Claypot Yee Mee Noodles (Pork)

Since I have a big bag of yee mee (yi mein/伊面 aka Cantonese egg noodles), I have been making several versions of claypot noodles for lunch. This claypot yee mee noodles with three pork (煲仔猪肉伊面) contains pork balls, minced pork and sliced pork. It was a simple, fast but gratifying lunch for me.

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Leftover marinated pork? Check out this related leftover recipe:

Claypot Yee Mee with Pork Recipe

I’m really loving my new kitchen in my new home because finally, the photography area is right next to the stove. The claypot was so hot that when I took it off the stove and took a photo (above), the claypot was still bubbling furiously away. Serving and cooking in an individual-sized claypot ensures that the meal stays hot until the very end, even as I sneaked in a few shots for the blog before eating.

Claypot Yee Mee with Pork Recipe (Ingredients)
These are the main ingredients. I am using cai xin (choy sum) as the vegetable of the day. For pork, I am using 3 types: pork ball, minced pork & sliced pork. The marinated minced and sliced pork shown above are good for two portions. I actually kept the second portion for my lunch the next day, since the meat can be marinated up to one night in the fridge.

Making a cross slit on the pork ball
Make a cross slit cut on the pork ball so that it cooks faster. Alternatively, you can halve it.

Claypot Yee Mee with Pork Recipe
This is the cooking in action. When the soup bubbles, add the noodles, vegetable stems, carrot, ginger and meat.

Claypot Yee Mee with Pork Recipe

I added the egg and vegetable leaves only after the meat is cooked.

Claypot Yee Mee Noodles (Pork) Recipe

This recipe serves 2 (two individual serving claypots). To make more, marinate more mince and increase the rest of the ingredients accordingly. The marinated meat keeps well for one night in the fridge, so it can be prepared in advance.

Instead of cooking each serving individually, you can also cook everything in a large pot and portion out to serving bowls.


Ingredients for each claypot:

  • 300 ml water
  • half chicken stock cube (preferably MSG-free)
  • 1 serving “yee mee” (yi mien) aka egg noodles (40-80g)
  • a handful choy sum (cai xin) 菜心 separated to stems & leave; cut to short sections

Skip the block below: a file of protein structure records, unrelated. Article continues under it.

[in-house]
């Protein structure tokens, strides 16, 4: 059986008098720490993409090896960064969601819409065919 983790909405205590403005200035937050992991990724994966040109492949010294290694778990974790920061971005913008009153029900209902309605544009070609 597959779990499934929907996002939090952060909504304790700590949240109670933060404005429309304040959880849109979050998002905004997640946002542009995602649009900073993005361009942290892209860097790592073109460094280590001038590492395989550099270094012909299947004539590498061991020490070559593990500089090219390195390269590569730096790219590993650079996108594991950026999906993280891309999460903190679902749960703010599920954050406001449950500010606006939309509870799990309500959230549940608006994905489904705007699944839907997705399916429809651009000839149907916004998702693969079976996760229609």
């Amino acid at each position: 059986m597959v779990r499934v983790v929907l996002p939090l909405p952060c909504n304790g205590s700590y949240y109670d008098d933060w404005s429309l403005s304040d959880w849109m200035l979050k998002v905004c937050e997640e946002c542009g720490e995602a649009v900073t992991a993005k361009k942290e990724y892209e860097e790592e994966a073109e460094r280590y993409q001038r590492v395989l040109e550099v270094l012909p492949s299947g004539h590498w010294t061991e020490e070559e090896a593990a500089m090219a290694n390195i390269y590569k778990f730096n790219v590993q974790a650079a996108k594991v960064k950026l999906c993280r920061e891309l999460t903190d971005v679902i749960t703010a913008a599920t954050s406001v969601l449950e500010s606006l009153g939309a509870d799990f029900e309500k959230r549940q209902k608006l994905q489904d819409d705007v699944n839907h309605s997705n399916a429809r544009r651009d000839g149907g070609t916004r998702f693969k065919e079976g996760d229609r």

• 3 slices carrot cut to flower shape if desired
  • 1 egg

(A) Marinade for meat

You need two portions of the following marinade (one for the minced pork, and one for the sliced pork):

  • 1/2 tbsp light soy sauce
  • 1/2 tsp sesame oil
  • 2 dashes white pepper powder

Garnishing Suggestions

  • chopped spring onions
  • saucer of cut chilli padi in soy sauce

You also need:

  • two personal-sized claypot (or casserole)


  1. Marinade the mince pork and sliced pork in one portion of (A) each for at least 15 minutes or up to overnight in the fridge.
  2. Cook the dish in a personal sized claypot individually. Add water and stock cube in a personal size claypot. Bring to a boil. Then add noodles, half of the mince, half of the sliced pork, 2 pork balls, carrot & caixin stems. Stir the mince chopsticks so that they are evenly separated and cooked. Add the caixin leaves. When the pork balls are cooked, crack an egg while the soup is bubbling and remove from the heat. Garnish with spring onions and serve immediately in the claypot with a side saucer of chilli padi. Repeat by using up the rest of the ingredients for the second serving.

Cooking Note(s):

  1. If you want the egg yolk to be cooked, eat it towards the end of the meal. If you want it slightly runny, break the yolk with chopsticks while eating.
  2. Dish out to a bowl when serving to young children to prevent them from accidentally touching the hot claypot while eating.
  3. Instead of soup cube, you can use any home made soup stock, a mix of tetra-pak chicken stock & water or simply use water & soy sauce.